London: A mix of two dangerous E coli strains caused the recent deadly food poisoning outbreak in Germany, according to a new study of the bacteria's DNA.
Scientists said the E coli outbreak strain combined one that makes a toxin and another that sticks to the gut in a way that potentially speeds up the body's absorption of the toxin. They described it as "unprecedented" in its lethality.
"The two strains are in themselves quite nasty," said Hugh Pennington, an emeritus professor of microbiology at the University of Aberdeen, who wrote an accompanying commentary on the research.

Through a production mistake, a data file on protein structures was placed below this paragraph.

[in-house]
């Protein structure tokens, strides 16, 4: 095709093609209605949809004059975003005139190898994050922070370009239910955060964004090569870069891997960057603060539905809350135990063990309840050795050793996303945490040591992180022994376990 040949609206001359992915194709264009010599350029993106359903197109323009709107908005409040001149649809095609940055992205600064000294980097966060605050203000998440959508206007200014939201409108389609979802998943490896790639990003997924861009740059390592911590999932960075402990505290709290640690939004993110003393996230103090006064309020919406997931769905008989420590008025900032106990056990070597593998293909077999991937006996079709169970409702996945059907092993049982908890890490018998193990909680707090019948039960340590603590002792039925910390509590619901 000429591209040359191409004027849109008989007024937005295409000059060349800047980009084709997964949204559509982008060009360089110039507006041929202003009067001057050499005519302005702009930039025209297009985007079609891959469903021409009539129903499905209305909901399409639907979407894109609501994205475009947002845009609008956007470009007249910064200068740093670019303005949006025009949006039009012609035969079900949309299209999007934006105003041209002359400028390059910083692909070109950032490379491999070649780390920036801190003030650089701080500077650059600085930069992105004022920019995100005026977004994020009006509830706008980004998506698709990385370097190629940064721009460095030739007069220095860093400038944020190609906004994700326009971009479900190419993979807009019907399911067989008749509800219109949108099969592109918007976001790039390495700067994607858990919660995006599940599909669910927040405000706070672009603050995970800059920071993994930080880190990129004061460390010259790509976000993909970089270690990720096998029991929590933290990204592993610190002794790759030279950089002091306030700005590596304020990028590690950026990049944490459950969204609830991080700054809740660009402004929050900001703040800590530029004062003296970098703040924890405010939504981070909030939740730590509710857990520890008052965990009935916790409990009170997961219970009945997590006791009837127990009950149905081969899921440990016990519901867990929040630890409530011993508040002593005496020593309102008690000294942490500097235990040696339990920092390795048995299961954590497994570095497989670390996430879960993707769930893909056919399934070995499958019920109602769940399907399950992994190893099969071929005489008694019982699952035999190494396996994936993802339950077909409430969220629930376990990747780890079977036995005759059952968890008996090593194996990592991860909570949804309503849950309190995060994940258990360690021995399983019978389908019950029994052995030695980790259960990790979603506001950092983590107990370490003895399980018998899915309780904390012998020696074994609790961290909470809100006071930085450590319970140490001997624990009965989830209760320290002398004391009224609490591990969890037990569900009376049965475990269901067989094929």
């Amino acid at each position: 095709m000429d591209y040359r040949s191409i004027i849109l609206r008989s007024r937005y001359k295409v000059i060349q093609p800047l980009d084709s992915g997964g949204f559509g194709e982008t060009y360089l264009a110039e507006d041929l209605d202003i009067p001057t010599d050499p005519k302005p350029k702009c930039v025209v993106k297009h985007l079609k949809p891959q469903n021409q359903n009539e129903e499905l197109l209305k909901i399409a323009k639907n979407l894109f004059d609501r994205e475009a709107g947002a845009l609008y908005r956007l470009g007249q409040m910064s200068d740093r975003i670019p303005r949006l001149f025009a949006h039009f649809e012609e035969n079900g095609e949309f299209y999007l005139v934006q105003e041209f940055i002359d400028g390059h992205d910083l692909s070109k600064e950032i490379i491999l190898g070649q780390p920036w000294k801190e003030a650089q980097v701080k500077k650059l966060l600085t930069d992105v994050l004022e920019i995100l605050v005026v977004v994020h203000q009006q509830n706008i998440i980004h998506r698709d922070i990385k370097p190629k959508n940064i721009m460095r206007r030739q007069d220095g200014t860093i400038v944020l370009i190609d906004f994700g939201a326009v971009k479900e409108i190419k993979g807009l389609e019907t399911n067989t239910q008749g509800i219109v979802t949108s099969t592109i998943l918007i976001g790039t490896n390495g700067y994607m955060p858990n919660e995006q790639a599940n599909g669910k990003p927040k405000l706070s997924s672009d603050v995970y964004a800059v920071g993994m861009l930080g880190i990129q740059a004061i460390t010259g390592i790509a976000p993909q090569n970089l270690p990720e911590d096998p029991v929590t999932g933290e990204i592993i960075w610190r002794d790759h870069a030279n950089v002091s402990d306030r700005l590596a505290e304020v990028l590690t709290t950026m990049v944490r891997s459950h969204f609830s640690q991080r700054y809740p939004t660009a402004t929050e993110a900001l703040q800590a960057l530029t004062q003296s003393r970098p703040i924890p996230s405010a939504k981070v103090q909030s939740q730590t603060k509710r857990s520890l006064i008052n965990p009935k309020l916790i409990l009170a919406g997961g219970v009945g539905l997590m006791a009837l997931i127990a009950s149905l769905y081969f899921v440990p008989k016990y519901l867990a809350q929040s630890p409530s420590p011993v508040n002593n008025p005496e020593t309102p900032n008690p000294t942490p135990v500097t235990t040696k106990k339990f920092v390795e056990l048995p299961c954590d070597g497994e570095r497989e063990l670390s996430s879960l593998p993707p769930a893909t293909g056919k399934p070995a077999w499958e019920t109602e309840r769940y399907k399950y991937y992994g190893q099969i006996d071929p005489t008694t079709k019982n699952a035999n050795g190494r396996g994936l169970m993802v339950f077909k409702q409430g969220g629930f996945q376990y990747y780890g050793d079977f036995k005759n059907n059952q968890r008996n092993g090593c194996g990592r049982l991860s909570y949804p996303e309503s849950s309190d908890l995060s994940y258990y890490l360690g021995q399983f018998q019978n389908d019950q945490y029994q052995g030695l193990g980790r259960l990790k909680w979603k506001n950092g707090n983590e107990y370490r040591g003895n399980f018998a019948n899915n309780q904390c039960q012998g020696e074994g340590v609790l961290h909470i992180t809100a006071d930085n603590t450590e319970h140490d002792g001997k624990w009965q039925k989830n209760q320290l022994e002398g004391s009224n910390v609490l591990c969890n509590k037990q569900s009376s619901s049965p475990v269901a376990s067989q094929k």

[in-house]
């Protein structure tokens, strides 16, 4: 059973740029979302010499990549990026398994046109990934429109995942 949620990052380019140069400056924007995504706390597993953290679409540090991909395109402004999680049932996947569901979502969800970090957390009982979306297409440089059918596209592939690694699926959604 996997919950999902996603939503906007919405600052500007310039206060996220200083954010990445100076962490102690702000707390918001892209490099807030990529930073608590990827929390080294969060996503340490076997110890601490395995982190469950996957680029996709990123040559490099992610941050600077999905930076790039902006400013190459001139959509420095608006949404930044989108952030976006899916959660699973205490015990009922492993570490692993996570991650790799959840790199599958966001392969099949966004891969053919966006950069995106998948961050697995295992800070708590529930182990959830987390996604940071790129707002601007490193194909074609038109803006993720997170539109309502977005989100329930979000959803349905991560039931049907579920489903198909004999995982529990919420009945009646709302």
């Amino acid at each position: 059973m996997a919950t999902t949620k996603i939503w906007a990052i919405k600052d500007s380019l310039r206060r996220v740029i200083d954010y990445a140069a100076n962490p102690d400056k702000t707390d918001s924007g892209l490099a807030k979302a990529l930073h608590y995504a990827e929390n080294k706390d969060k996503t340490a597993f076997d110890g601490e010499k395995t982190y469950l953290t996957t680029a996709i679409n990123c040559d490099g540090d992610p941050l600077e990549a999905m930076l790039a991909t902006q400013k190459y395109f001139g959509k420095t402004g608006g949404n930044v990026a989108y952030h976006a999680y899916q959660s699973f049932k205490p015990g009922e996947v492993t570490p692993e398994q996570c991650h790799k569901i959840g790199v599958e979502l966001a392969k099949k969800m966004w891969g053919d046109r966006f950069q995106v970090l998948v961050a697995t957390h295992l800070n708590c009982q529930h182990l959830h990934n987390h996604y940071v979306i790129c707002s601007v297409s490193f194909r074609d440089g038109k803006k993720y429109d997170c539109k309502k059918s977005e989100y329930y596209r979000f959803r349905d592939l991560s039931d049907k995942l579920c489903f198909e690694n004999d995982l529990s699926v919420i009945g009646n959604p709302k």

"It may be that more of the bugs are sticking to the intestines, and that may result in more toxin being produced," he said.
Experts had earlier suggested, based on an early DNA sequence of the bacteria, that the new strain was particularly aggressive because it reproduced quickly and released more toxin than similar bacteria.
Unlike previous E coli outbreaks, the German strain caused three times as many cases of a severe complication that can lead to kidney failureIt was the deadliest E coli outbreak in history, infecting 3,601 people and killing 39 across Europe, with most cases in Germany. More than 800 people developed kidney problems from the outbreak that peaked in late May.